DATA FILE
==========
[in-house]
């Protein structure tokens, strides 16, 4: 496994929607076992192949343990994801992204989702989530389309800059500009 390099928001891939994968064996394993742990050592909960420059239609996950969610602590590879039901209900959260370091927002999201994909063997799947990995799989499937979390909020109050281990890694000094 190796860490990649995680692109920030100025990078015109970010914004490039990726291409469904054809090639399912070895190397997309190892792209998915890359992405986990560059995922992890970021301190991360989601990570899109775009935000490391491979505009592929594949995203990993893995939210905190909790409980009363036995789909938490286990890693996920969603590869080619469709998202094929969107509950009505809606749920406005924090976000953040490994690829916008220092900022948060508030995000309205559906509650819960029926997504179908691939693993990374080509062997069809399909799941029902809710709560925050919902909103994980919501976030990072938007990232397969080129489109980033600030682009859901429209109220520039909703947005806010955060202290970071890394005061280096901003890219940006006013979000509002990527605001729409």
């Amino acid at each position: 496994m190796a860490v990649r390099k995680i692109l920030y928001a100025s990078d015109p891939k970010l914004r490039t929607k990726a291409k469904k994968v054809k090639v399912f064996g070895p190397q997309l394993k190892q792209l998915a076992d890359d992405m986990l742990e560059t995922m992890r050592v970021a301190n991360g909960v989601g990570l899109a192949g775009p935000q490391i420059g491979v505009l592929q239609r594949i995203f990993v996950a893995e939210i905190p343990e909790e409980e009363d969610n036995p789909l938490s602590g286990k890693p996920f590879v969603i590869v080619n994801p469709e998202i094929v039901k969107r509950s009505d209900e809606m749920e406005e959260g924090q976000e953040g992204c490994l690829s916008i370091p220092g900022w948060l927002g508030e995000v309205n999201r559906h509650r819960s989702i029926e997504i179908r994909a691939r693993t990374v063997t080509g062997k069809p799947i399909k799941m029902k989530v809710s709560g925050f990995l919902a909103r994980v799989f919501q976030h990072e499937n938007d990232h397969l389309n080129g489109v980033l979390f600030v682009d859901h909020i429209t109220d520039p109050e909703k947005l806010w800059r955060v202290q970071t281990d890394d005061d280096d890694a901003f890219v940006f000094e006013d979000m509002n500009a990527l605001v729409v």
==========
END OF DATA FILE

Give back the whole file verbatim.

[in-house]
């Protein structure tokens, strides 16, 4: 496994929607076992192949343990994801992204989702989530389309800059500009 390099928001891939994968064996394993742990050592909960420059239609996950969610602590590879039901209900959260370091927002999201994909063997799947990995799989499937979390909020109050281990890694000094 190796860490990649995680692109920030100025990078015109970010914004490039990726291409469904054809090639399912070895190397997309190892792209998915890359992405986990560059995922992890970021301190991360989601990570899109775009935000490391491979505009592929594949995203990993893995939210905190909790409980009363036995789909938490286990890693996920969603590869080619469709998202094929969107509950009505809606749920406005924090976000953040490994690829916008220092900022948060508030995000309205559906509650819960029926997504179908691939693993990374080509062997069809399909799941029902809710709560925050919902909103994980919501976030990072938007990232397969080129489109980033600030682009859901429209109220520039909703947005806010955060202290970071890394005061280096901003890219940006006013979000509002990527605001729409």
């Amino acid at each position: 496994m190796a860490v990649r390099k995680i692109l920030y928001a100025s990078d015109p891939k970010l914004r490039t929607k990726a291409k469904k994968v054809k090639v399912f064996g070895p190397q997309l394993k190892q792209l998915a076992d890359d992405m986990l742990e560059t995922m992890r050592v970021a301190n991360g909960v989601g990570l899109a192949g775009p935000q490391i420059g491979v505009l592929q239609r594949i995203f990993v996950a893995e939210i905190p343990e909790e409980e009363d969610n036995p789909l938490s602590g286990k890693p996920f590879v969603i590869v080619n994801p469709e998202i094929v039901k969107r509950s009505d209900e809606m749920e406005e959260g924090q976000e953040g992204c490994l690829s916008i370091p220092g900022w948060l927002g508030e995000v309205n999201r559906h509650r819960s989702i029926e997504i179908r994909a691939r693993t990374v063997t080509g062997k069809p799947i399909k799941m029902k989530v809710s709560g925050f990995l919902a909103r994980v799989f919501q976030h990072e499937n938007d990232h397969l389309n080129g489109v980033l979390f600030v682009d859901h909020i429209t109220d520039p109050e909703k947005l806010w800059r955060v202290q970071t281990d890394d005061d280096d890694a901003f890219v940006f000094e006013d979000m509002n500009a990527l605001v729409v």